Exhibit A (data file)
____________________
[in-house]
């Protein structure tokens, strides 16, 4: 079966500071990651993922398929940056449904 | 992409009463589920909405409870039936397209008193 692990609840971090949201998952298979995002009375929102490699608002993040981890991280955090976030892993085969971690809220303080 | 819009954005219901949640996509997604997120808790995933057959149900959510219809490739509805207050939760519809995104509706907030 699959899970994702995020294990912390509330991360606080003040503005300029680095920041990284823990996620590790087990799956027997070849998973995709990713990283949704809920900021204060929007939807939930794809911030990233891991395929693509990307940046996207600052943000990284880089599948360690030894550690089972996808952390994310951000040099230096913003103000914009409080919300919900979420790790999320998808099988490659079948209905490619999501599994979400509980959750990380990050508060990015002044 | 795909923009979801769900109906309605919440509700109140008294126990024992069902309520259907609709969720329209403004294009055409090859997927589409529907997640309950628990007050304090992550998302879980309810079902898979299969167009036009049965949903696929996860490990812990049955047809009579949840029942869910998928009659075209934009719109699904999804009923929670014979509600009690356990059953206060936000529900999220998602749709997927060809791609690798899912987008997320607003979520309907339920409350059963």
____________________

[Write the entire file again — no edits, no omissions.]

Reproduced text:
[in-house]
């Protein structure tokens, strides 16, 4: 079966500071990651993922398929940056449904 | 992409009463589920909405409870039936397209008193 692990609840971090949201998952298979995002009375929102490699608002993040981890991280955090976030892993085969971690809220303080 | 819009954005219901949640996509997604997120808790995933057959149900959510219809490739509805207050939760519809995104509706907030 699959899970994702995020294990912390509330991360606080003040503005300029680095920041990284823990996620590790087990799956027997070849998973995709990713990283949704809920900021204060929007939807939930794809911030990233891991395929693509990307940046996207600052943000990284880089599948360690030894550690089972996808952390994310951000040099230096913003103000914009409080919300919900979420790790999320998808099988490659079948209905490619999501599994979400509980959750990380990050508060990015002044 | 795909923009979801769900109906309605919440509700109140008294126990024992069902309520259907609709969720329209403004294009055409090859997927589409529907997640309950628990007050304090992550998302879980309810079902898979299969167009036009049965949903696929996860490990812990049955047809009579949840029942869910998928009659075209934009719109699904999804009923929670014979509600009690356990059953206060936000529900999220998602749709997927060809791609690798899912987008997320607003979520309907339920409350059963």